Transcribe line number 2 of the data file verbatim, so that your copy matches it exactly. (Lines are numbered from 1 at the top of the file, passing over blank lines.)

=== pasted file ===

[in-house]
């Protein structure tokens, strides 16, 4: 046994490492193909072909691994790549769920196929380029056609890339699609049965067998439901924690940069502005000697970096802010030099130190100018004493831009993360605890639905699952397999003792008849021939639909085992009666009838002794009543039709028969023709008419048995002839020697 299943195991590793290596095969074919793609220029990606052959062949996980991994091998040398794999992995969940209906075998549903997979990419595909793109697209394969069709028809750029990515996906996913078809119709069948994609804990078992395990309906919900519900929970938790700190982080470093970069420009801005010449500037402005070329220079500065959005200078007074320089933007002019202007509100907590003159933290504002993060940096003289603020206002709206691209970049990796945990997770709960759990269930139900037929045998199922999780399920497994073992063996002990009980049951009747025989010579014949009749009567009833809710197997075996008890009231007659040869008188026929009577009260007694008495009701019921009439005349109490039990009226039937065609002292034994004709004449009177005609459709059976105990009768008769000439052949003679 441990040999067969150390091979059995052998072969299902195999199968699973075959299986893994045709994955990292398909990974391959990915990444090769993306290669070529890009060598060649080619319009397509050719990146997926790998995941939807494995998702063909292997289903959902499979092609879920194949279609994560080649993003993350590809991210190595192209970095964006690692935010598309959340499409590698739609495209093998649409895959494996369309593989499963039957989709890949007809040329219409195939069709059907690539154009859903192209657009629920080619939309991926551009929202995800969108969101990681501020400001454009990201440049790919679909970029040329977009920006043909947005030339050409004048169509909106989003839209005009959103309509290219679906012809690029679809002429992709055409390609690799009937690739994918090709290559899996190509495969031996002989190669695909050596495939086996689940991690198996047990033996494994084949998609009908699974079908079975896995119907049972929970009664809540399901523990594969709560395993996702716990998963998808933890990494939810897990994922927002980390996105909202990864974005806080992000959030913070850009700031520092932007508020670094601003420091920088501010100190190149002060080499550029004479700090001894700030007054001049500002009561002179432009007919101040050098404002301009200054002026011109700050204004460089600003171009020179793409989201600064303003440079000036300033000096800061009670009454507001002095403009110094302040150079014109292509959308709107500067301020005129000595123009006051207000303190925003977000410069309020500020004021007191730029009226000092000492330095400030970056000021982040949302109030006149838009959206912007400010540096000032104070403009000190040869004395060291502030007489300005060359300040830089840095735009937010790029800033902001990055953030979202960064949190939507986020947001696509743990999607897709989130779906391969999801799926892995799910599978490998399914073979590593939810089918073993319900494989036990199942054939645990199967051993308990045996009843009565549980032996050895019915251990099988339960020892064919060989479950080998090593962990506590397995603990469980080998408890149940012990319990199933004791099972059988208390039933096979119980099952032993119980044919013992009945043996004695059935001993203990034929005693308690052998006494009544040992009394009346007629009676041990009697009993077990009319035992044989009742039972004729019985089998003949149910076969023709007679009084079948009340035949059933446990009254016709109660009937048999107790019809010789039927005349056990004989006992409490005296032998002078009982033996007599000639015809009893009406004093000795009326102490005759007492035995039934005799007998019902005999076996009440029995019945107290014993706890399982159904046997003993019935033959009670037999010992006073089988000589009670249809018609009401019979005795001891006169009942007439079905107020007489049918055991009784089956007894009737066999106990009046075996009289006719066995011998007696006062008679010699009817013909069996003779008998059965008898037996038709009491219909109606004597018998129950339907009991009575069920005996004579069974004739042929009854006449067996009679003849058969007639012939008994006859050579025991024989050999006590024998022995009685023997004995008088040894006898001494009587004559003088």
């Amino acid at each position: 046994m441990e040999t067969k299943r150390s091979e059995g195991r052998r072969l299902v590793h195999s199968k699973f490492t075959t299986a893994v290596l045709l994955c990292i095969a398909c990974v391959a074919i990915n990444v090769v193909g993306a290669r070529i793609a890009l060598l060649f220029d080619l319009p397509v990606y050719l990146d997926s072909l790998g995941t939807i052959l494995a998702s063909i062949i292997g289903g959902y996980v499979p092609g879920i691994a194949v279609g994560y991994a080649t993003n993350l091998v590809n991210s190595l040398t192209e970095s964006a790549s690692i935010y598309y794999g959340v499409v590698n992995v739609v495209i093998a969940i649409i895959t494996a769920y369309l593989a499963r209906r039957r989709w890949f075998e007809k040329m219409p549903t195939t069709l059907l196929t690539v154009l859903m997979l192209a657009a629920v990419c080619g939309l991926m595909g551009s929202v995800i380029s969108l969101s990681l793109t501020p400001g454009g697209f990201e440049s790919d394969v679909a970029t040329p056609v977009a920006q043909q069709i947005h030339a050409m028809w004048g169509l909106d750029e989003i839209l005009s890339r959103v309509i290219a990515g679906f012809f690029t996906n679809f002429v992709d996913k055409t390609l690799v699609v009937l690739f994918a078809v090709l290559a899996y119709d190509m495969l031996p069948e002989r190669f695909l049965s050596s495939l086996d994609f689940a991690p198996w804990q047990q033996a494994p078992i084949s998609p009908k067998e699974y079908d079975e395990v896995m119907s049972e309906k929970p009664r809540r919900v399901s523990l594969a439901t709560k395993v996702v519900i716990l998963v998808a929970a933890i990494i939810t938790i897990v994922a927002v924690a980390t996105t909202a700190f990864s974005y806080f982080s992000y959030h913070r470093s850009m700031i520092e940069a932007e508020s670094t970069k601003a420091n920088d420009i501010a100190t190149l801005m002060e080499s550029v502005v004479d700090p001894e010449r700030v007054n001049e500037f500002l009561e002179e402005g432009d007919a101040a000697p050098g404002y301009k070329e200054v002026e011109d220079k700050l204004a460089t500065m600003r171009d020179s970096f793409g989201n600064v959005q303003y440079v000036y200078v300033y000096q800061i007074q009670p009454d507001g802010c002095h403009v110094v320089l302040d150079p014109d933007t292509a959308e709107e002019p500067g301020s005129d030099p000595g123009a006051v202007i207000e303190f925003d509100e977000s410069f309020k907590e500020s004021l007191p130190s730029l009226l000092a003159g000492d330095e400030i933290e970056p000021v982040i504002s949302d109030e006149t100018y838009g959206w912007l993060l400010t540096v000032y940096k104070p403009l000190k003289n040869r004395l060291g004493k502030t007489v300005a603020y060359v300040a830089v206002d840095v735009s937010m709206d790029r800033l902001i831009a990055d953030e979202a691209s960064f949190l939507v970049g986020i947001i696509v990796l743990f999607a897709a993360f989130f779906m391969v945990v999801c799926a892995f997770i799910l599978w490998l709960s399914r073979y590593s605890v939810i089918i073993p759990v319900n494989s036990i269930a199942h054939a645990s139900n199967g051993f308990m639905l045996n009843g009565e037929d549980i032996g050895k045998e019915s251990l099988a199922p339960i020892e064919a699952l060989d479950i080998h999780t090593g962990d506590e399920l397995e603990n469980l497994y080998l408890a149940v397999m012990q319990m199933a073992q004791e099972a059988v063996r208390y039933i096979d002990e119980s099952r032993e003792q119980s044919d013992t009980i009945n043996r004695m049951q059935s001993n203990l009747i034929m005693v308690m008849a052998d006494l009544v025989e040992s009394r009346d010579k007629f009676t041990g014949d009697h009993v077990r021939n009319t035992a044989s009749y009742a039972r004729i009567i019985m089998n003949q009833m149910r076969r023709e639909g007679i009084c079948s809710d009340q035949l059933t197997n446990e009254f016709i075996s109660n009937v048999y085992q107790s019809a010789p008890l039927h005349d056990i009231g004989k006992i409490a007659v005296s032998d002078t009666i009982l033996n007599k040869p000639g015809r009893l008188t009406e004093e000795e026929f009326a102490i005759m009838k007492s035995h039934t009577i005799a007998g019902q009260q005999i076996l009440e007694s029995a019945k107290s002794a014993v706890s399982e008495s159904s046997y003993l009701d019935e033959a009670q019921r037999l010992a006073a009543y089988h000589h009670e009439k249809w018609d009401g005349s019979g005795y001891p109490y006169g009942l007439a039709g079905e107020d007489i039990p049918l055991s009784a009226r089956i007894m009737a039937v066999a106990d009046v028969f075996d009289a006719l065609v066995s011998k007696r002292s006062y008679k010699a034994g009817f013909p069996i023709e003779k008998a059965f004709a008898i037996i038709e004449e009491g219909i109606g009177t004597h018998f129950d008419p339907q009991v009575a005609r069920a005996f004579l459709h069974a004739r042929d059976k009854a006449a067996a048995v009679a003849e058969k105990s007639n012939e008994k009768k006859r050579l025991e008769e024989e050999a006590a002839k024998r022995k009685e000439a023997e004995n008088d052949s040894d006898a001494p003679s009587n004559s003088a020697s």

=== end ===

């Protein structure tokens, strides 16, 4: 046994490492193909072909691994790549769920196929380029056609890339699609049965067998439901924690940069502005000697970096802010030099130190100018004493831009993360605890639905699952397999003792008849021939639909085992009666009838002794009543039709028969023709008419048995002839020697 299943195991590793290596095969074919793609220029990606052959062949996980991994091998040398794999992995969940209906075998549903997979990419595909793109697209394969069709028809750029990515996906996913078809119709069948994609804990078992395990309906919900519900929970938790700190982080470093970069420009801005010449500037402005070329220079500065959005200078007074320089933007002019202007509100907590003159933290504002993060940096003289603020206002709206691209970049990796945990997770709960759990269930139900037929045998199922999780399920497994073992063996002990009980049951009747025989010579014949009749009567009833809710197997075996008890009231007659040869008188026929009577009260007694008495009701019921009439005349109490039990009226039937065609002292034994004709004449009177005609459709059976105990009768008769000439052949003679 441990040999067969150390091979059995052998072969299902195999199968699973075959299986893994045709994955990292398909990974391959990915990444090769993306290669070529890009060598060649080619319009397509050719990146997926790998995941939807494995998702063909292997289903959902499979092609879920194949279609994560080649993003993350590809991210190595192209970095964006690692935010598309959340499409590698739609495209093998649409895959494996369309593989499963039957989709890949007809040329219409195939069709059907690539154009859903192209657009629920080619939309991926551009929202995800969108969101990681501020400001454009990201440049790919679909970029040329977009920006043909947005030339050409004048169509909106989003839209005009959103309509290219679906012809690029679809002429992709055409390609690799009937690739994918090709290559899996190509495969031996002989190669695909050596495939086996689940991690198996047990033996494994084949998609009908699974079908079975896995119907049972929970009664809540399901523990594969709560395993996702716990998963998808933890990494939810897990994922927002980390996105909202990864974005806080992000959030913070850009700031520092932007508020670094601003420091920088501010100190190149002060080499550029004479700090001894700030007054001049500002009561002179432009007919101040050098404002301009200054002026011109700050204004460089600003171009020179793409989201600064303003440079000036300033000096800061009670009454507001002095403009110094302040150079014109292509959308709107500067301020005129000595123009006051207000303190925003977000410069309020500020004021007191730029009226000092000492330095400030970056000021982040949302109030006149838009959206912007400010540096000032104070403009000190040869004395060291502030007489300005060359300040830089840095735009937010790029800033902001990055953030979202960064949190939507986020947001696509743990999607897709989130779906391969999801799926892995799910599978490998399914073979590593939810089918073993319900494989036990199942054939645990199967051993308990045996009843009565549980032996050895019915251990099988339960020892064919060989479950080998090593962990506590397995603990469980080998408890149940012990319990199933004791099972059988208390039933096979119980099952032993119980044919013992009945043996004695059935001993203990034929005693308690052998006494009544040992009394009346007629009676041990009697009993077990009319035992044989009742039972004729019985089998003949149910076969023709007679009084079948009340035949059933446990009254016709109660009937048999107790019809010789039927005349056990004989006992409490005296032998002078009982033996007599000639015809009893009406004093000795009326102490005759007492035995039934005799007998019902005999076996009440029995019945107290014993706890399982159904046997003993019935033959009670037999010992006073089988000589009670249809018609009401019979005795001891006169009942007439079905107020007489049918055991009784089956007894009737066999106990009046075996009289006719066995011998007696006062008679010699009817013909069996003779008998059965008898037996038709009491219909109606004597018998129950339907009991009575069920005996004579069974004739042929009854006449067996009679003849058969007639012939008994006859050579025991024989050999006590024998022995009685023997004995008088040894006898001494009587004559003088």